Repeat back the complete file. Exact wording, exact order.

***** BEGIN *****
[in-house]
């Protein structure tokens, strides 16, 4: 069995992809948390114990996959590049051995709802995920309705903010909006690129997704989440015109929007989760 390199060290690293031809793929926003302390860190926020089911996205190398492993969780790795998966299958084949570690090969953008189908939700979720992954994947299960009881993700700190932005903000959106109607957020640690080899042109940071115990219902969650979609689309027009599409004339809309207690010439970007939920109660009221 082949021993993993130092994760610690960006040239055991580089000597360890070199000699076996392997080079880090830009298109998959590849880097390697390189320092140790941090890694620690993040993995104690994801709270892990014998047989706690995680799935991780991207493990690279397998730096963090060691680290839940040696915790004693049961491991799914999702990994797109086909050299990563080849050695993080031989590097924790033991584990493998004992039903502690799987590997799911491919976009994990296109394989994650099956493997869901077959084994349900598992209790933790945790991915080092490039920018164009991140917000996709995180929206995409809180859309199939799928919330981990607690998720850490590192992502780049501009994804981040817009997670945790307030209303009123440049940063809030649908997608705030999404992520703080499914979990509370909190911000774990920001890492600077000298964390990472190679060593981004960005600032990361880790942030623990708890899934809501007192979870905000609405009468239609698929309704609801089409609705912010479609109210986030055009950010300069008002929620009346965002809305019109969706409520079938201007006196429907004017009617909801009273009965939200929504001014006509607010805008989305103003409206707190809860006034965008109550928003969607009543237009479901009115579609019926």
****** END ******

[in-house]
């Protein structure tokens, strides 16, 4: 069995992809948390114990996959590049051995709802995920309705903010909006690129997704989440015109929007989760 390199060290690293031809793929926003302390860190926020089911996205190398492993969780790795998966299958084949570690090969953008189908939700979720992954994947299960009881993700700190932005903000959106109607957020640690080899042109940071115990219902969650979609689309027009599409004339809309207690010439970007939920109660009221 082949021993993993130092994760610690960006040239055991580089000597360890070199000699076996392997080079880090830009298109998959590849880097390697390189320092140790941090890694620690993040993995104690994801709270892990014998047989706690995680799935991780991207493990690279397998730096963090060691680290839940040696915790004693049961491991799914999702990994797109086909050299990563080849050695993080031989590097924790033991584990493998004992039903502690799987590997799911491919976009994990296109394989994650099956493997869901077959084994349900598992209790933790945790991915080092490039920018164009991140917000996709995180929206995409809180859309199939799928919330981990607690998720850490590192992502780049501009994804981040817009997670945790307030209303009123440049940063809030649908997608705030999404992520703080499914979990509370909190911000774990920001890492600077000298964390990472190679060593981004960005600032990361880790942030623990708890899934809501007192979870905000609405009468239609698929309704609801089409609705912010479609109210986030055009950010300069008002929620009346965002809305019109969706409520079938201007006196429907004017009617909801009273009965939200929504001014006509607010805008989305103003409206707190809860006034965008109550928003969607009543237009479901009115579609019926």